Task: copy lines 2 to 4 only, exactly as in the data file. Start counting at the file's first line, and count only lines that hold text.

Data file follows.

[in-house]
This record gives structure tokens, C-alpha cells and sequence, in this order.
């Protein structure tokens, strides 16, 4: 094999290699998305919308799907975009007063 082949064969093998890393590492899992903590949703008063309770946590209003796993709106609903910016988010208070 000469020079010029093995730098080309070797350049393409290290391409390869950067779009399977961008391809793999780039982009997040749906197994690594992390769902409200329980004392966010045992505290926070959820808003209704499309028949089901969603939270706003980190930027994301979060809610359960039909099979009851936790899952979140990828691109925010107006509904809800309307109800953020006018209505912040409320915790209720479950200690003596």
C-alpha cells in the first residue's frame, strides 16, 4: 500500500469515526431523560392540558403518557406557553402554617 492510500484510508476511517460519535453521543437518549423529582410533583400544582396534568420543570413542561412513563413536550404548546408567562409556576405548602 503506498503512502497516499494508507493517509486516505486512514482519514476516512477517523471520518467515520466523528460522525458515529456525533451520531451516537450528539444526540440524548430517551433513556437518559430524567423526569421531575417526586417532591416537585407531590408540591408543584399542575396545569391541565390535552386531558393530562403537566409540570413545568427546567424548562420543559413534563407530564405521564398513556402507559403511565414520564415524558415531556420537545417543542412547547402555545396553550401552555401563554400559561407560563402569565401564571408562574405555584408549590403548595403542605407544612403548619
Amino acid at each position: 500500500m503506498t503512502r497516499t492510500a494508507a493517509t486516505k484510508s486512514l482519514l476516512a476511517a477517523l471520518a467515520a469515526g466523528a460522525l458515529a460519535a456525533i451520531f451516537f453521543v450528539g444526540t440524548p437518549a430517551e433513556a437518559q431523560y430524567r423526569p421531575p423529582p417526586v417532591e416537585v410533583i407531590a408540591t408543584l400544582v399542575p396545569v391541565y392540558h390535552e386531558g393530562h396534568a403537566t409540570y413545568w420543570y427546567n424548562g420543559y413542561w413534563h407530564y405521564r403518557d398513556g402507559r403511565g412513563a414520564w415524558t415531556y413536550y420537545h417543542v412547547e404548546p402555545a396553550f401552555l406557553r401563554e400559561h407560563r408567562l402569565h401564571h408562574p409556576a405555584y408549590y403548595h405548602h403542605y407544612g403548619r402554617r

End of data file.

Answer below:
This record gives structure tokens, C-alpha cells and sequence, in this order.
């Protein structure tokens, strides 16, 4: 094999290699998305919308799907975009007063 082949064969093998890393590492899992903590949703008063309770946590209003796993709106609903910016988010208070 000469020079010029093995730098080309070797350049393409290290391409390869950067779009399977961008391809793999780039982009997040749906197994690594992390769902409200329980004392966010045992505290926070959820808003209704499309028949089901969603939270706003980190930027994301979060809610359960039909099979009851936790899952979140990828691109925010107006509904809800309307109800953020006018209505912040409320915790209720479950200690003596």
C-alpha cells in the first residue's frame, strides 16, 4: 500500500469515526431523560392540558403518557406557553402554617 492510500484510508476511517460519535453521543437518549423529582410533583400544582396534568420543570413542561412513563413536550404548546408567562409556576405548602 503506498503512502497516499494508507493517509486516505486512514482519514476516512477517523471520518467515520466523528460522525458515529456525533451520531451516537450528539444526540440524548430517551433513556437518559430524567423526569421531575417526586417532591416537585407531590408540591408543584399542575396545569391541565390535552386531558393530562403537566409540570413545568427546567424548562420543559413534563407530564405521564398513556402507559403511565414520564415524558415531556420537545417543542412547547402555545396553550401552555401563554400559561407560563402569565401564571408562574405555584408549590403548595403542605407544612403548619